Outside, the world is on fire
If I were a better person, a more complete person, I would be out there with a hose in my hand.
I’ve put myself back together so many times I’m not sure any of the original pieces are left. I hear how that must sound, from the outside. There’s no way to tell you the last thing I want is to slip out. The world could be down to its last ember, and I’ll fight to keep myself balanced on top of it.
I haven’t always been this way.
I have though.
As many things have changed as have stayed where I last left them.
I was in my basement apartment in Astoria. I’d moved my bed back into the front room after painting the walls a soft blue. Something to calm me at night. This, like so many things, was before diagnosis, treatment. I had nightlights and peaceful audio to combat the inevitable fear and hallucinations that would come as soon as I tried to sleep.
Hallucinating, at least for this narcoleptic, meant every available object became something else, something with an infinite potential for paralysis and panic. I remember describing it in detail to my parents growing up and being told over and over that it was “just a dream.”
They weren’t wrong. They just didn’t know for an untreated narco, dreams and reality coexist at all times on a single layer of perception.
Life was as much of a struggle then as it is now. Now that I sleep without visions, without fear or panic. Sometimes it seems like more of a struggle, despite this new stability and, can I call it sanity? I created so much of my life when I was out of my goddam mind.
But, baby with the bath water. don’t do it. it’s cold outside.
Everyone has it harder and as the world burns and real danger remains poised and ready to take real lives, what do my struggles matter? They don’t really. I want to get through them, so I can be of more help than cash to the ACLU and my name and email on petitions.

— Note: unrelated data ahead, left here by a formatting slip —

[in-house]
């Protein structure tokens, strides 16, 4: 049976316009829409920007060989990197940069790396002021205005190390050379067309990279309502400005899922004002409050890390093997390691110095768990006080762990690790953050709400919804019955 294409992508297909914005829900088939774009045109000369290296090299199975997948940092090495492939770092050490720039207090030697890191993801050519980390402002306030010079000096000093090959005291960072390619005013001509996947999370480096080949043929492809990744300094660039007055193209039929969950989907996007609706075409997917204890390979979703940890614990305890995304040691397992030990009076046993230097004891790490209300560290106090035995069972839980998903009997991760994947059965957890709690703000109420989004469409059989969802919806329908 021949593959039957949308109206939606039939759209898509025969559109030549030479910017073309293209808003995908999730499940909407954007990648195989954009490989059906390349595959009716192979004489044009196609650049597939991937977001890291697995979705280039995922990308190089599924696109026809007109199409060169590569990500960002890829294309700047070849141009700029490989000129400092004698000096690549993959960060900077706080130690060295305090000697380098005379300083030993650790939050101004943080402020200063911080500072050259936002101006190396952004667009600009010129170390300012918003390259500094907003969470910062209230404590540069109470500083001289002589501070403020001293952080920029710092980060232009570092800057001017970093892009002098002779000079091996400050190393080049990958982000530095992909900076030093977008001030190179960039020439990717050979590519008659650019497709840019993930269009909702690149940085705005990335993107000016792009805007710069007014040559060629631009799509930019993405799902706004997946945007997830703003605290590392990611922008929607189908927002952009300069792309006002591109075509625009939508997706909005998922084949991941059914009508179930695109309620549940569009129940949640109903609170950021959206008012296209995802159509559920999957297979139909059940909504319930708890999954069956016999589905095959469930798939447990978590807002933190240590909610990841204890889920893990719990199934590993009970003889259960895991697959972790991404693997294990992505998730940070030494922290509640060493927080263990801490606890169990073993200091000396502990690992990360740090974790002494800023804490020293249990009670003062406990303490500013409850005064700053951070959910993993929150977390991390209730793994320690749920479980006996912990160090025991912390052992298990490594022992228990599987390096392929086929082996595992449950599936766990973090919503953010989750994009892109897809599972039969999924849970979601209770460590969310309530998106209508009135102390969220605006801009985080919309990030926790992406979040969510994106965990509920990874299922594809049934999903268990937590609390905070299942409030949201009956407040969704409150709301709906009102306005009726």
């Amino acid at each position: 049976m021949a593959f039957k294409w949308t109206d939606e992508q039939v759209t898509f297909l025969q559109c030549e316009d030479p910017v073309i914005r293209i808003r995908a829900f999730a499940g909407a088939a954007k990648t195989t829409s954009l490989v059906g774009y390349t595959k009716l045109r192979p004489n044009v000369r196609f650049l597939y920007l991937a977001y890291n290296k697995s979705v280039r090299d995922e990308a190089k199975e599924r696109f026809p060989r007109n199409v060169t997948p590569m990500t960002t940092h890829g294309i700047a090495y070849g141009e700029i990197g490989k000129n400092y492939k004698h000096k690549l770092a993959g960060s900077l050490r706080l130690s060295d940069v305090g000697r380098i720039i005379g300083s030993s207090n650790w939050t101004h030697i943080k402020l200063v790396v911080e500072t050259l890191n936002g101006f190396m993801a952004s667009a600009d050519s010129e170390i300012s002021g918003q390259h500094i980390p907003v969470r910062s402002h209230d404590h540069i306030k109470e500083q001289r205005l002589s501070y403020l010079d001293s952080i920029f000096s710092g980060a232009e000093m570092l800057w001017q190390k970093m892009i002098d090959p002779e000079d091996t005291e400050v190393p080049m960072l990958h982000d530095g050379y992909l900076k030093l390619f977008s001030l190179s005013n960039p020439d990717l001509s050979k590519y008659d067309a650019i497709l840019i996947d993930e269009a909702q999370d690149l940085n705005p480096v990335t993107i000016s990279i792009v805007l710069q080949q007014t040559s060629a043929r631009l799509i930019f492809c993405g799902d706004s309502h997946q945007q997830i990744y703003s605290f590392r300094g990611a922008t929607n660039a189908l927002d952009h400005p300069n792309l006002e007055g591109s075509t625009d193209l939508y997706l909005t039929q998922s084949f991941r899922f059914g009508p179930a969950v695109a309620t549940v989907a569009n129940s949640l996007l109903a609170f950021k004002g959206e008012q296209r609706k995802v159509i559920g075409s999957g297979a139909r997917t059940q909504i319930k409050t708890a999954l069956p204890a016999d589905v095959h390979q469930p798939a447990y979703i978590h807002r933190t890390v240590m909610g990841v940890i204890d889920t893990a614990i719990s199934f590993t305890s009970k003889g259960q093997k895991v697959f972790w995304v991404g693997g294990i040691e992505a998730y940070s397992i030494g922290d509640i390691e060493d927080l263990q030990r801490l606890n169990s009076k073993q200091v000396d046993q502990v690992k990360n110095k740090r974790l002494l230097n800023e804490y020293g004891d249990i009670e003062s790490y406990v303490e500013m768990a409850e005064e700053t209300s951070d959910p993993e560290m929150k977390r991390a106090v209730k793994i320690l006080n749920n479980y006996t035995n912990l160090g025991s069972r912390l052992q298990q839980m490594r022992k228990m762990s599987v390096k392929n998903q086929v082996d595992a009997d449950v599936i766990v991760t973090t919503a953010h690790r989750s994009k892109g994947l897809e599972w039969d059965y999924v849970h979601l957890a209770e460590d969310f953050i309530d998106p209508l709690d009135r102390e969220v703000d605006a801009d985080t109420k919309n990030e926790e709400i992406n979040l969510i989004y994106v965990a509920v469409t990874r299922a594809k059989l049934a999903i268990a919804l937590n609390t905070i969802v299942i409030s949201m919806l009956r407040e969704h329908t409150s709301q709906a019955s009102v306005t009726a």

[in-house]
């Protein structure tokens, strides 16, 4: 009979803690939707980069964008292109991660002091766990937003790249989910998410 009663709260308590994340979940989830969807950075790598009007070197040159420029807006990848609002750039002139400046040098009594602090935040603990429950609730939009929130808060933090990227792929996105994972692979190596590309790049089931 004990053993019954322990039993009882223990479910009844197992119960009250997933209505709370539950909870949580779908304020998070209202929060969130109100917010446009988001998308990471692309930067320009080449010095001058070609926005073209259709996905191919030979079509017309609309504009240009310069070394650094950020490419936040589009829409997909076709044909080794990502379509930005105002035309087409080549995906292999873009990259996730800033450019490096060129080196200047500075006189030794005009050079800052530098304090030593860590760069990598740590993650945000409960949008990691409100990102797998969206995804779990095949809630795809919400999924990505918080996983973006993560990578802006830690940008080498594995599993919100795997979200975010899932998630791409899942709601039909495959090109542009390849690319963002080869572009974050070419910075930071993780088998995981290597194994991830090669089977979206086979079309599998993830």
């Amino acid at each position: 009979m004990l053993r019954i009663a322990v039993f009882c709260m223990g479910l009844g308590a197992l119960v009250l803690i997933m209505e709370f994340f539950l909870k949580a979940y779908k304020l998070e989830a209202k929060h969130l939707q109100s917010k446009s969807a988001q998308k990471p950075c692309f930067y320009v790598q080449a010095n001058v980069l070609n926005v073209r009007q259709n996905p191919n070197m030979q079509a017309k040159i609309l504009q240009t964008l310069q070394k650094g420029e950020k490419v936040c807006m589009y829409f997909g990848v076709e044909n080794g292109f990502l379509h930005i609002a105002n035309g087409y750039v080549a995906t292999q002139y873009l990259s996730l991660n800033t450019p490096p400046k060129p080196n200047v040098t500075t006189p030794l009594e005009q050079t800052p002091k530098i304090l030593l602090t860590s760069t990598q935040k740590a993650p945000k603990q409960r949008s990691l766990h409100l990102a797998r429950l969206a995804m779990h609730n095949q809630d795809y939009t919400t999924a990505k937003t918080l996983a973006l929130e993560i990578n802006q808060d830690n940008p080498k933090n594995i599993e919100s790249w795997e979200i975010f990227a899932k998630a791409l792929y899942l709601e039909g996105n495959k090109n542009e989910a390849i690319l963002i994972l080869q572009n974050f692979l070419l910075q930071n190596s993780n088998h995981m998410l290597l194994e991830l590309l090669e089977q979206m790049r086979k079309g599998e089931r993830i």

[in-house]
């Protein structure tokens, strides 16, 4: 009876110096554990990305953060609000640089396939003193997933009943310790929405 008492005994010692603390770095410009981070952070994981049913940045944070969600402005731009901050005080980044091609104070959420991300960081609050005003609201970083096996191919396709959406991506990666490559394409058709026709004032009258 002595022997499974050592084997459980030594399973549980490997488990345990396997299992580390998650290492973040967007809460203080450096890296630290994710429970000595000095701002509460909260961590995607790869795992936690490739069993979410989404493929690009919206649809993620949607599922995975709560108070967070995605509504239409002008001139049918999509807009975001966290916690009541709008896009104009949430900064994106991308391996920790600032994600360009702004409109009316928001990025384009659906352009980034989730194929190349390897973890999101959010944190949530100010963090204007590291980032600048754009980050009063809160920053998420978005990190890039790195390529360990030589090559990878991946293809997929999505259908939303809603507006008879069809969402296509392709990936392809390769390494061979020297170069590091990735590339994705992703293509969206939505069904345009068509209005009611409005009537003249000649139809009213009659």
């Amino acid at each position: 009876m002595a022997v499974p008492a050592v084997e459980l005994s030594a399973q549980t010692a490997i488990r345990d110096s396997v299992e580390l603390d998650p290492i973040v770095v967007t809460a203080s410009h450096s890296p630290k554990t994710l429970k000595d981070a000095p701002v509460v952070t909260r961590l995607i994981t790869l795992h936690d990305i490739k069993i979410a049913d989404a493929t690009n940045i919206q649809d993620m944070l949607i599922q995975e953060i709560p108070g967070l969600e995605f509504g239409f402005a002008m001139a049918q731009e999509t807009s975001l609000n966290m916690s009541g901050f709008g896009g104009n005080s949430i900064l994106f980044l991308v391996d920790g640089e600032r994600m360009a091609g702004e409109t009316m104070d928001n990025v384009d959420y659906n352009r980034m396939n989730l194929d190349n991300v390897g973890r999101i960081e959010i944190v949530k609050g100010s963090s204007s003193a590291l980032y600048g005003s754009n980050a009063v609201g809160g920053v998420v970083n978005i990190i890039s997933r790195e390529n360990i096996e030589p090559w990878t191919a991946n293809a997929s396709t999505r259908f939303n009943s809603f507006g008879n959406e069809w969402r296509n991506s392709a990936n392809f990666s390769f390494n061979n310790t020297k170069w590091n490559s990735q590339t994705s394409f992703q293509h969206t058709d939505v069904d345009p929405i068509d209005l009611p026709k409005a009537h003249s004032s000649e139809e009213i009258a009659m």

I was in my basement. Meredith was still alive. Jack and I were still friends. I was training for and running marathons. The nightly hours were there, the horrors, the lack of sleep, but I was managing. Pretty well, seemed like.
with cool blue rooms and an infinite loop of the calmest episodes of Northern Exposure – an old VCR but no TV, hooked up to an even older Sony amp. This setup so when I woke up to hundreds of spiders the size of baseball mitts, crawling across the ceiling, I could tell myself it wasn’t real, ground myself in the people whose love I could feel, familiar art I could put myself in and dim the things that were not there, into the background.
After I painted, the room was just a bed for a week or more. Then, an old entertainment center I’d found on the curb. Finally a place other than the floor for the VCR, the amp, the tinny speakers. I was hooking up the antenna, testing it on WFUV and got this. Only a few minutes in and no way of knowing it was almost half an hour long. I froze in place and stood there with the antenna in my hand and listened until the end, and cried, because somebody put the ups and downs in a huge orchestral movement and even a classical dope like me felt it in his bones.
All for only a few minutes. Before a mad scramble to find pen and paper as the DJ told me what and who it was. The pen was easy, but I couldn’t find anything to write on in my bare room, so I just kept repeating the one-word title over and over so I wouldn’t forget: Nevertheless. Nevertheless. Nevertheless.